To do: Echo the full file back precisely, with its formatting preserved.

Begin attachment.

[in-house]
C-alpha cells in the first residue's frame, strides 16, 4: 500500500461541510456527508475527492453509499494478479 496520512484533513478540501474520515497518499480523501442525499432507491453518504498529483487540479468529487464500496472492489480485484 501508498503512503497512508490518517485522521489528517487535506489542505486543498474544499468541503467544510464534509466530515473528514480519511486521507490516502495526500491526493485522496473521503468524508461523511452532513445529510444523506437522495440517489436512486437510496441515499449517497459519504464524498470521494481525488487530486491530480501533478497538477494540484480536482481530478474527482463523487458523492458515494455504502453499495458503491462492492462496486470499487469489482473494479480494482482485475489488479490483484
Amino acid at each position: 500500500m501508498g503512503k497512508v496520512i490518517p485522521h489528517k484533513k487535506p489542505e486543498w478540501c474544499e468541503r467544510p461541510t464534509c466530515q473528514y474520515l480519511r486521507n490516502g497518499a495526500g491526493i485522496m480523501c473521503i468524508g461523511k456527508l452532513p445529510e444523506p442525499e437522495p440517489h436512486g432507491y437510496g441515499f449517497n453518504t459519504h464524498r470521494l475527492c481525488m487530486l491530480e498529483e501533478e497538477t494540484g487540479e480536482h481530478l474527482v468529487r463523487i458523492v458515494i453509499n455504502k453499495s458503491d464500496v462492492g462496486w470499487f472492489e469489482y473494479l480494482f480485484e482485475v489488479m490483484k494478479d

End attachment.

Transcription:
[in-house]
C-alpha cells in the first residue's frame, strides 16, 4: 500500500461541510456527508475527492453509499494478479 496520512484533513478540501474520515497518499480523501442525499432507491453518504498529483487540479468529487464500496472492489480485484 501508498503512503497512508490518517485522521489528517487535506489542505486543498474544499468541503467544510464534509466530515473528514480519511486521507490516502495526500491526493485522496473521503468524508461523511452532513445529510444523506437522495440517489436512486437510496441515499449517497459519504464524498470521494481525488487530486491530480501533478497538477494540484480536482481530478474527482463523487458523492458515494455504502453499495458503491462492492462496486470499487469489482473494479480494482482485475489488479490483484
Amino acid at each position: 500500500m501508498g503512503k497512508v496520512i490518517p485522521h489528517k484533513k487535506p489542505e486543498w478540501c474544499e468541503r467544510p461541510t464534509c466530515q473528514y474520515l480519511r486521507n490516502g497518499a495526500g491526493i485522496m480523501c473521503i468524508g461523511k456527508l452532513p445529510e444523506p442525499e437522495p440517489h436512486g432507491y437510496g441515499f449517497n453518504t459519504h464524498r470521494l475527492c481525488m487530486l491530480e498529483e501533478e497538477t494540484g487540479e480536482h481530478l474527482v468529487r463523487i458523492v458515494i453509499n455504502k453499495s458503491d464500496v462492492g462496486w470499487f472492489e469489482y473494479l480494482f480485484e482485475v489488479m490483484k494478479d